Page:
In prior blog posts (see here, here, and here), I described how we have been fielding regular inquiries regarding international cannabis, both from companies inside the U.S. looking internationally and from international companies looking to the U.S. market. This post deals with state governance and geography issues for international companies seeking to enter the U.S. market.
U.S. State Governance
Even though the U.S. federal government has primary jurisdiction over certain areas (e.g. food, drugs, certain securities, some criminal matters etc.), each U.S. state and territory has its own set of laws governing other areas (e.g. business entity formation and licensing, employment laws, and other criminal matters).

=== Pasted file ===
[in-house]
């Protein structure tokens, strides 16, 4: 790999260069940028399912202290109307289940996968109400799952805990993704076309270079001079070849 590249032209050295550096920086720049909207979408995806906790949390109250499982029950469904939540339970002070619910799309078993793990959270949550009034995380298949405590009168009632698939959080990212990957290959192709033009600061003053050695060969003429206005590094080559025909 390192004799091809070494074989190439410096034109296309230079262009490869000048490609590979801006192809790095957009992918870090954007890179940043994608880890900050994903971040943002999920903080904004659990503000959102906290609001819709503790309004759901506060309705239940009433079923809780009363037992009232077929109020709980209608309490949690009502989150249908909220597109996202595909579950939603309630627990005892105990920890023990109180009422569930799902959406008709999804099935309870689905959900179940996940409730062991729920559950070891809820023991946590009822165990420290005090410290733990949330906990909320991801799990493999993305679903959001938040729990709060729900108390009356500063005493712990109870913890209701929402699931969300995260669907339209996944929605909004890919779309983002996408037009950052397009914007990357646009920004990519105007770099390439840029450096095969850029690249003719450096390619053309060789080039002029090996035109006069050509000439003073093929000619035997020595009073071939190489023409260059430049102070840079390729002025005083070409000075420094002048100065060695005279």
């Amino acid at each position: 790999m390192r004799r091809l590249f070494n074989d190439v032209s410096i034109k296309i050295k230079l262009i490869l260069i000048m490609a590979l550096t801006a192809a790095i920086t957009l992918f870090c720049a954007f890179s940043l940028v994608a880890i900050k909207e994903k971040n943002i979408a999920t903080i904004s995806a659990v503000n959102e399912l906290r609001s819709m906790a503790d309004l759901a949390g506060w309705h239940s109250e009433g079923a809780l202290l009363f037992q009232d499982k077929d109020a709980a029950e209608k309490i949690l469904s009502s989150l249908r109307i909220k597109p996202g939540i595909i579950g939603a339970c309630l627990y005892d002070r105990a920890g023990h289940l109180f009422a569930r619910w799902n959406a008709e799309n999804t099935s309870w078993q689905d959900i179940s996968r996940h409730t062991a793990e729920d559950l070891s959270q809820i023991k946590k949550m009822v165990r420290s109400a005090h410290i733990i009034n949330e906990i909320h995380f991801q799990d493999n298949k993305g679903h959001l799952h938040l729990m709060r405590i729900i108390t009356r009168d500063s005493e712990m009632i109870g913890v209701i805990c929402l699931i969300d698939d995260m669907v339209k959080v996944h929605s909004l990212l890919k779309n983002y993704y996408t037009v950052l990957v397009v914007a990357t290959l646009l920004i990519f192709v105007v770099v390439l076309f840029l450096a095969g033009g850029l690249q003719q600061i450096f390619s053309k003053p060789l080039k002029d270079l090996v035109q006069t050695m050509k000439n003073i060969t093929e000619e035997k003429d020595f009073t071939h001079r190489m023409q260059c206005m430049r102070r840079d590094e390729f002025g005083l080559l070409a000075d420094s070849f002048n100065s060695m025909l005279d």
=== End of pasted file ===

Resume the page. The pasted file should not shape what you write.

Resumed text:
Some states, like Delaware and Nevada, are considered very “pro-business,” meaning that the state governance framework of laws, regulations, and enforcement of those laws and regulations allows businesses wide latitude on how they conduct their business operations.
Other states, like New York and California, tend to heavily regulate businesses, and that tendency is reflected in the time, expense, and complexity in forming a business, through to the applicable regulations governing the business from the time it is set up. These states often favor employee rights (e.g. non-compete agreements are virtually unenforceable in California,